Ada County Highway District

ACHD's Road Wizard Sunday, March 18, 2018 ACHD's Road Wizard

Reader board taken down on Bogus Basin Road; left-out turn on Americana Boulevard at Shoreline Drive will not get a flashing yellow arrow signal; origin of Black Cat Road name may be lost to history but Ten Mile and Five Mile roads likely named for creeks.

The Road Wizard Replies

Dear Road Wizard: Why has the reader board on Bogus Basin Road been out this winter and is it coming back? It was always helpful for current info. Miss it.


Road Wizard:

The "snow" board was originally installed by ACHD on Bogus Basin Road north of Curling Drive as a way for ski resort staff to display real-time weather conditions, crash alerts and parking information.

But it became more of a tube hill status report during the last few years of operation. Eventually the aging sign was taken down by ACHD because parts were becoming hard to come by, and repairs were more time consuming. Nearly all ski operations-related information can be found through multiple types of electronic devices anyway.

The sign remnants will be removed in the future because some of the infrastructure will be in the way of an upcoming sidewalk project scheduled in a couple of years. The plan is to connect existing sidewalk further up Bogus Basin Road with Curling to provide a walk route to Highlands Elementary School.

Dear Road Wizard: Could you please implement the flashing yellow left-turn arrow in the northbound direction of Americana Boulevard at the intersection of Americana and Shoreline Drive? It is implemented in all three other directions but not that one.


Road Wizard:

You have already waited a while for an answer to this question but you will also still have to wait at that signal without a flashing yellow arrow.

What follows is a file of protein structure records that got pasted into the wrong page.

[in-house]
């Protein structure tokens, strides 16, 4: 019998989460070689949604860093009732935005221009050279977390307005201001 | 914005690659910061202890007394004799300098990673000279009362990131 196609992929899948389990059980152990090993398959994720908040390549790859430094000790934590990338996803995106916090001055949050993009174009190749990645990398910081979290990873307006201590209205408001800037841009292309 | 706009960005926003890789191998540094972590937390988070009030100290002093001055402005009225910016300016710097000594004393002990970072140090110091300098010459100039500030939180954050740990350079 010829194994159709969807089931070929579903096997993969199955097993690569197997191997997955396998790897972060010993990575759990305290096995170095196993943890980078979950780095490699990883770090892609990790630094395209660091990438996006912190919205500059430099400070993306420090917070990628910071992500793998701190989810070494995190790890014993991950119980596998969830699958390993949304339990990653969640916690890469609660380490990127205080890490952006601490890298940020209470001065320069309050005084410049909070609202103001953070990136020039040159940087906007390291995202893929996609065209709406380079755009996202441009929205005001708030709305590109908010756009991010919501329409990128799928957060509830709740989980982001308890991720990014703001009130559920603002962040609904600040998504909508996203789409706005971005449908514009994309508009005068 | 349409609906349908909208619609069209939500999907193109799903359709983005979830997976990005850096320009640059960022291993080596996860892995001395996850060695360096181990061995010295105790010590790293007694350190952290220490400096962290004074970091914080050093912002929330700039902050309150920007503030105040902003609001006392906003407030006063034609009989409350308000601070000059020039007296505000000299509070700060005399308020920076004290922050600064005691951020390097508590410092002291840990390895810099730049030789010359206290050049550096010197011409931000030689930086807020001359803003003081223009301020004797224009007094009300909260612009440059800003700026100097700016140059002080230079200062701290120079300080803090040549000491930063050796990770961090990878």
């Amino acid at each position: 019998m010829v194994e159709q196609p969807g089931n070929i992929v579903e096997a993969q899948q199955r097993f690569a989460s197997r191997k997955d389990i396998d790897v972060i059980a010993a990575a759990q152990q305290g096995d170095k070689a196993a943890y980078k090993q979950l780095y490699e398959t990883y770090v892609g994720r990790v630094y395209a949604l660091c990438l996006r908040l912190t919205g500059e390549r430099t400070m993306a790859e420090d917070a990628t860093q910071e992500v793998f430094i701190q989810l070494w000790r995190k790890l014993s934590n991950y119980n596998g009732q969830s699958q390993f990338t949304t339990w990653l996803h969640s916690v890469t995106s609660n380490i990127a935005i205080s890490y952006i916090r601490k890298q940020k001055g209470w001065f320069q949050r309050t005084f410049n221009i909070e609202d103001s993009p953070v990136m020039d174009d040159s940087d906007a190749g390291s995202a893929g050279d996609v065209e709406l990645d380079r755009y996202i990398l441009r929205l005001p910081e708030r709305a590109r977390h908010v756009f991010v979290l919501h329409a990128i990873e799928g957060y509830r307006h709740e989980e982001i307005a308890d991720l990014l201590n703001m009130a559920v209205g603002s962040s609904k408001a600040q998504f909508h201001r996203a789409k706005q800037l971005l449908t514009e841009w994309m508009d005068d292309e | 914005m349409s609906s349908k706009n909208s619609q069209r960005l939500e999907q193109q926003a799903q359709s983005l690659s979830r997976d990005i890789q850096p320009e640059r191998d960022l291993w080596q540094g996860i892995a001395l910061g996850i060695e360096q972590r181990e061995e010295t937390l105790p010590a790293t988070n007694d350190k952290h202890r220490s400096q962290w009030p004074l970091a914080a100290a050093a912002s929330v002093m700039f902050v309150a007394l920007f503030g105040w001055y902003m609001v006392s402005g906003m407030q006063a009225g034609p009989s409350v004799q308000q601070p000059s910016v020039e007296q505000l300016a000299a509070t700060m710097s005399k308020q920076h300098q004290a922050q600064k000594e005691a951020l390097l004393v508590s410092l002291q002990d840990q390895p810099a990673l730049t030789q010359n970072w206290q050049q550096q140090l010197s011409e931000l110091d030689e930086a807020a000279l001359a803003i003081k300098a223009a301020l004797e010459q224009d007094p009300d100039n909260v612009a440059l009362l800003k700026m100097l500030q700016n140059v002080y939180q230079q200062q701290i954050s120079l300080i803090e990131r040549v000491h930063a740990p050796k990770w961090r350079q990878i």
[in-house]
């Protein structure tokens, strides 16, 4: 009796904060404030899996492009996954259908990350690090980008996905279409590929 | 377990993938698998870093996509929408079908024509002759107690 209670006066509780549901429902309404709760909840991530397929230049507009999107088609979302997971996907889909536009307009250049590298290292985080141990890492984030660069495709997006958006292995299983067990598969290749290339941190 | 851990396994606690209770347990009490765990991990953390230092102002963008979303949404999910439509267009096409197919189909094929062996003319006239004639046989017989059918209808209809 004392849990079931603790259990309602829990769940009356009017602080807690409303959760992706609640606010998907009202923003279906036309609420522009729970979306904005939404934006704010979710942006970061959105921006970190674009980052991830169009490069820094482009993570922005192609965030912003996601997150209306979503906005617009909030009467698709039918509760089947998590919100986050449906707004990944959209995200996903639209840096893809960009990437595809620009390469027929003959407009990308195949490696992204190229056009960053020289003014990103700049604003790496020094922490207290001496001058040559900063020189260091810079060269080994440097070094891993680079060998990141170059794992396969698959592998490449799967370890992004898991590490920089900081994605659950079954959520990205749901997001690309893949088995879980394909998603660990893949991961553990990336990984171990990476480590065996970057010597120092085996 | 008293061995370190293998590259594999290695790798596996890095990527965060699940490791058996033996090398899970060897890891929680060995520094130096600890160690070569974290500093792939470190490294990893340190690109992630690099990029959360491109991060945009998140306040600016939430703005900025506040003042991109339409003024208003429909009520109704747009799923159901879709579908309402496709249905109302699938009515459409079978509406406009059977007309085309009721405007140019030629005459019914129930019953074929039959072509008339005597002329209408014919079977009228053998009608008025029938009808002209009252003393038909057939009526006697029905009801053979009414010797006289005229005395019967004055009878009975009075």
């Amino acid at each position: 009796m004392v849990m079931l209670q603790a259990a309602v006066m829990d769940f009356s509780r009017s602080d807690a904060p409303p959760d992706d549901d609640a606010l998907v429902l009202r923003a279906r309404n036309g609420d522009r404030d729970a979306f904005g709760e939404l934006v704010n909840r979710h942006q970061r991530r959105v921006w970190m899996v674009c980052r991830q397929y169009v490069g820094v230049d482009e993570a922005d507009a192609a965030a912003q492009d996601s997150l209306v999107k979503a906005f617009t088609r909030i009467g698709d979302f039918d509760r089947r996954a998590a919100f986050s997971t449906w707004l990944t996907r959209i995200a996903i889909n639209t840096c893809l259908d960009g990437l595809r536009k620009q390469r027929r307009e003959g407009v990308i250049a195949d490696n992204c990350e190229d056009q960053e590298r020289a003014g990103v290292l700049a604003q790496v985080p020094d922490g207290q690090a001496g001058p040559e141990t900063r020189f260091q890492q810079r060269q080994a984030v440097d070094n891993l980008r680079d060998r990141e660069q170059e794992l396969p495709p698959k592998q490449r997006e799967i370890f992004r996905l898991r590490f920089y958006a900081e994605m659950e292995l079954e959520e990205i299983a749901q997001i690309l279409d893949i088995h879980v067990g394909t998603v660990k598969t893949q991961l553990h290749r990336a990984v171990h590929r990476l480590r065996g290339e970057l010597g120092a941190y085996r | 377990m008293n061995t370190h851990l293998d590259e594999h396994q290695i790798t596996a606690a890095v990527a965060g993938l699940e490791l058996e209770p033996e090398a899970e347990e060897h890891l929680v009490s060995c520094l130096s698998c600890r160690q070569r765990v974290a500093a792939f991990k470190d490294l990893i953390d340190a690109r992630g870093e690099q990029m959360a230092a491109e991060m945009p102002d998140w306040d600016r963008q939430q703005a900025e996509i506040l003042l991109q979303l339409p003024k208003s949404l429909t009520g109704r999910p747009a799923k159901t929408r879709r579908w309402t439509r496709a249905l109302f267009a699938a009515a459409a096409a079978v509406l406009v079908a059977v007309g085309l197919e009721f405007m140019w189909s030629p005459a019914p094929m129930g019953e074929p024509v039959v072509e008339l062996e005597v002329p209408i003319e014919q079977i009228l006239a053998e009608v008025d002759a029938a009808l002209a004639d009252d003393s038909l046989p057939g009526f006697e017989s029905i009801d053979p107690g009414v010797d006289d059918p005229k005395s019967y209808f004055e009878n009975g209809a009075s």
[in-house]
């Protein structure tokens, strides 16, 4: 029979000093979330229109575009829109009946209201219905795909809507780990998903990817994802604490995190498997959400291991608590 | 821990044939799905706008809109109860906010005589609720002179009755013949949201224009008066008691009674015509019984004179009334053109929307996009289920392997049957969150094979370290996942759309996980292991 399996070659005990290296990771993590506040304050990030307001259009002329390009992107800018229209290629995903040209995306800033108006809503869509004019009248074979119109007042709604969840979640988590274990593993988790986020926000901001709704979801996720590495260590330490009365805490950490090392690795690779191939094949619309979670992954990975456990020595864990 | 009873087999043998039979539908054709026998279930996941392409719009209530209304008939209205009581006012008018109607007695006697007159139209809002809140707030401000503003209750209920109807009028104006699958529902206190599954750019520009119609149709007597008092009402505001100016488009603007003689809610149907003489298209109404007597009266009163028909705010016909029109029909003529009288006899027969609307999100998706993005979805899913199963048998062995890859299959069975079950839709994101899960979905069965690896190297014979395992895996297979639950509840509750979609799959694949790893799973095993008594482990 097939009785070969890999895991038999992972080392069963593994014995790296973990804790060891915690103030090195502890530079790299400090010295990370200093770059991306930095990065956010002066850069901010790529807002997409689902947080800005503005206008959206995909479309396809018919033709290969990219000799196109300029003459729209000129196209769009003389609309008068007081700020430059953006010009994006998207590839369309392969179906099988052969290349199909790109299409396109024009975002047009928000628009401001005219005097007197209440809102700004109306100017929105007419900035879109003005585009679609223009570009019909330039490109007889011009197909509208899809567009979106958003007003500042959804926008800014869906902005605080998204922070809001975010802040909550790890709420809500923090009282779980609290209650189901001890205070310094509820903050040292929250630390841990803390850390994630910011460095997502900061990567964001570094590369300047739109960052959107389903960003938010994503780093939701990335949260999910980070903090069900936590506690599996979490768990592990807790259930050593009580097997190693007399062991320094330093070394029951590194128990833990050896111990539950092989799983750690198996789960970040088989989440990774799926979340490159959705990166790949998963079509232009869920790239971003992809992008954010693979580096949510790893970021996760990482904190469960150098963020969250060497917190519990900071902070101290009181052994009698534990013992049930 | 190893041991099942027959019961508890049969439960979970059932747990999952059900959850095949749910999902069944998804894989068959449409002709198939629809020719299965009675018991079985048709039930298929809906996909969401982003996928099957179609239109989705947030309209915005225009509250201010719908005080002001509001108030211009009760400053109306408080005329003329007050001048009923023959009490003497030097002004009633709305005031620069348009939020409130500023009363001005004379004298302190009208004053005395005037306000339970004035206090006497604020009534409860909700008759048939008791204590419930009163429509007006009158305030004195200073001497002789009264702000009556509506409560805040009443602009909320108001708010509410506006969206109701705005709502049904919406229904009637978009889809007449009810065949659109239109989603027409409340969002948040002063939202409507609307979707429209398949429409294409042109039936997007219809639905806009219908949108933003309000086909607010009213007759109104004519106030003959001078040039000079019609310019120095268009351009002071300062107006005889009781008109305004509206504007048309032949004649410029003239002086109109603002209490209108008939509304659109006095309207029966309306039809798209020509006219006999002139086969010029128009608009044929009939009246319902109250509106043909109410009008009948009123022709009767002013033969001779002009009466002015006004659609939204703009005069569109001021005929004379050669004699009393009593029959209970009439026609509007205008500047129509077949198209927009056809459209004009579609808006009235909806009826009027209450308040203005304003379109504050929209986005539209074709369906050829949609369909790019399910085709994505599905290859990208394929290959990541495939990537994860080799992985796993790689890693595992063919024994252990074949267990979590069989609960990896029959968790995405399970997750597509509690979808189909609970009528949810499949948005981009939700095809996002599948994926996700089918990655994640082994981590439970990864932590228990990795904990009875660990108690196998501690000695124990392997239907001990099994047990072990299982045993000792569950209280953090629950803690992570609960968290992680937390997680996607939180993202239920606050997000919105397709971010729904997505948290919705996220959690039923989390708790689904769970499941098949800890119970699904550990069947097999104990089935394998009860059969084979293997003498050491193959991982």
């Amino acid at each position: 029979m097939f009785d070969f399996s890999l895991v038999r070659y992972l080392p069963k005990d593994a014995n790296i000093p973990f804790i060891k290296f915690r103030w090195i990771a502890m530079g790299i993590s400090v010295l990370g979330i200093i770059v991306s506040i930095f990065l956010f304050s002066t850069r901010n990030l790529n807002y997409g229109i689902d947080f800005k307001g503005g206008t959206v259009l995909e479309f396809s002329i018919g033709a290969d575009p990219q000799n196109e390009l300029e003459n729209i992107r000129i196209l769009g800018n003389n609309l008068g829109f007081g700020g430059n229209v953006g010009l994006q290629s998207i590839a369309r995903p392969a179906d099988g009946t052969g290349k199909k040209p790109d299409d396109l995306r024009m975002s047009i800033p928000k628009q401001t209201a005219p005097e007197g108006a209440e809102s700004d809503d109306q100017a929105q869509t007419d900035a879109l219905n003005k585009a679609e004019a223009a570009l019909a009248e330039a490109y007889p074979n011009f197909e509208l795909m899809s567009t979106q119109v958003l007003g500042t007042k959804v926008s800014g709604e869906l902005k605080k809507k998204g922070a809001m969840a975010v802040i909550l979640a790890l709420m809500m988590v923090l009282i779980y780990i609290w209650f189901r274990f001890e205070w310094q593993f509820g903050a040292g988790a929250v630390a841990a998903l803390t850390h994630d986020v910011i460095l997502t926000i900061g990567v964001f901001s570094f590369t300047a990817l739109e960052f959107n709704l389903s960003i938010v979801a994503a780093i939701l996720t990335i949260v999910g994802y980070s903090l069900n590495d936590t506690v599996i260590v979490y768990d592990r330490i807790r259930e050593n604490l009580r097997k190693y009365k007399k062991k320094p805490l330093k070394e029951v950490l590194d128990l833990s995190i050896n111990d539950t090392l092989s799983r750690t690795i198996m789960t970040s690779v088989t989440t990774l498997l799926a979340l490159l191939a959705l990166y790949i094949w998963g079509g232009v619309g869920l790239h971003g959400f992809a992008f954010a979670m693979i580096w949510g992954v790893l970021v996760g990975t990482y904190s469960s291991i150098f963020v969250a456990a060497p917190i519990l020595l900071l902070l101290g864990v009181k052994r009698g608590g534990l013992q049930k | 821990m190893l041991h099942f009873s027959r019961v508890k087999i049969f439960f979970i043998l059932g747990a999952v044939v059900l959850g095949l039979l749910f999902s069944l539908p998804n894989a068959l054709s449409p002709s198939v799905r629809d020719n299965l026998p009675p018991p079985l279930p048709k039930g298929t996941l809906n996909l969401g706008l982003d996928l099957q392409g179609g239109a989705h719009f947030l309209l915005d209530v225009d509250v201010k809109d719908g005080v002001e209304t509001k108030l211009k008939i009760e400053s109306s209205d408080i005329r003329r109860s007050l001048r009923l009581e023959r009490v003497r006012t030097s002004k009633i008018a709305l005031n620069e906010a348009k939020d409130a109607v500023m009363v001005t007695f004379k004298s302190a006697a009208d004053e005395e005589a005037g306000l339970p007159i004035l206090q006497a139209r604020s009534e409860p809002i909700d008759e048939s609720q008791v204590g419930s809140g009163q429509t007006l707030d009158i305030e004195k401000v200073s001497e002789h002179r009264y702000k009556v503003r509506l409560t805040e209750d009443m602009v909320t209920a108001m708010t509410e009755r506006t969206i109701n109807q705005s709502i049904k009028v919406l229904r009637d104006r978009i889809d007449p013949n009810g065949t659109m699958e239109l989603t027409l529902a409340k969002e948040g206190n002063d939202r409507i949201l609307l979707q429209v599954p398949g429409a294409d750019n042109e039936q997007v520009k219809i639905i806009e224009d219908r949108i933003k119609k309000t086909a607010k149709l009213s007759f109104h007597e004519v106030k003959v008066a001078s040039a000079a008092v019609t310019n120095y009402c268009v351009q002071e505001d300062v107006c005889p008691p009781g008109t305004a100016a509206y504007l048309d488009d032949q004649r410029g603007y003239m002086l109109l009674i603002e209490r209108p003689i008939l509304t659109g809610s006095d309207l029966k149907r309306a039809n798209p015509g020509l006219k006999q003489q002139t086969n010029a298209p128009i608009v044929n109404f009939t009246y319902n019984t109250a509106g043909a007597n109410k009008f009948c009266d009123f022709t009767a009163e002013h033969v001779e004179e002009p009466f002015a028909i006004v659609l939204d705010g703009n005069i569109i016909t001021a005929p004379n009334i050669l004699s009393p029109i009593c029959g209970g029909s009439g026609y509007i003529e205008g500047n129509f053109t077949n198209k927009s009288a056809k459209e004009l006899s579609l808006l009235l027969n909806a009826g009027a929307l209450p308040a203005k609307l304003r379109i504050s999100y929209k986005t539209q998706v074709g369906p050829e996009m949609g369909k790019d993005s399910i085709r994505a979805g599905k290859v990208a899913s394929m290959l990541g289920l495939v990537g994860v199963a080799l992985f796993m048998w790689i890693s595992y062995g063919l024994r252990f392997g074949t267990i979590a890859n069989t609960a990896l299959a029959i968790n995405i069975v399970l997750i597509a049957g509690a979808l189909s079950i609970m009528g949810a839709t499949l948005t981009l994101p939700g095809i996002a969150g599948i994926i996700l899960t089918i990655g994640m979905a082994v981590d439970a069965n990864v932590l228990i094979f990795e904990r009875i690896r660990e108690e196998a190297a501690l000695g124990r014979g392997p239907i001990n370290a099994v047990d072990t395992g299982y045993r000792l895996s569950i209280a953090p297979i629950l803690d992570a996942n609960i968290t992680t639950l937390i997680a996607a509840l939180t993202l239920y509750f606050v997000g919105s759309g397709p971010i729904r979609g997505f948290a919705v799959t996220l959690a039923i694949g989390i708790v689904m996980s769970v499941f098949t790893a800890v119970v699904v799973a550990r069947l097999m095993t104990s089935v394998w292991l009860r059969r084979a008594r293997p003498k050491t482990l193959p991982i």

ACHD carefully considered installing the signal at this "left" out turn. In fact the agency has evaluated nearly all of the 430-plus signalized intersections in Ada County for the use of flashing yellow arrow signals.

At Americana and Shoreline, sight distance for northbound left-turning vehicles is compromised because the oncoming traffic approaches at a curve. This can cause tall vehicles in an oncoming lane to block the view of vehicles in the other through lane. There is a lot of big-sized vehicle traffic at this intersection due to the nearby post office, so a yellow arrow signal is not planned.

 Dear Road Wizard: I have lived in this area for a little over two years. I am interested in how some roads got their names but three in particular. One is Black Cat Road. We spoke with a historian and they could not fully explain the origins of the name except to guess. The other two have to do with Ten Mile and Five Mile roads. They are probably 10 miles and five miles from something but I don't think they are tied together because they are six miles apart. Is it possible to find out how the names came about?


Road Wizard:

A common explanation for Five Mile and Ten Mile is that they were named after creeks by those names. And those creeks were those distances from the Boise River, or perhaps Boise itself.

The origin of the name Black Cat Road may be lost to history. The daughter of the original owners of the Kit Kat Klub building at Black Cat and Franklin Road lived on Black Cat in the 1940s. Her family even named their club "Black Cat." There was also a Black Cat farm at the time. But the road was called Black Cat before all of that and apparently the explanation for the name wasn't clear even back then.

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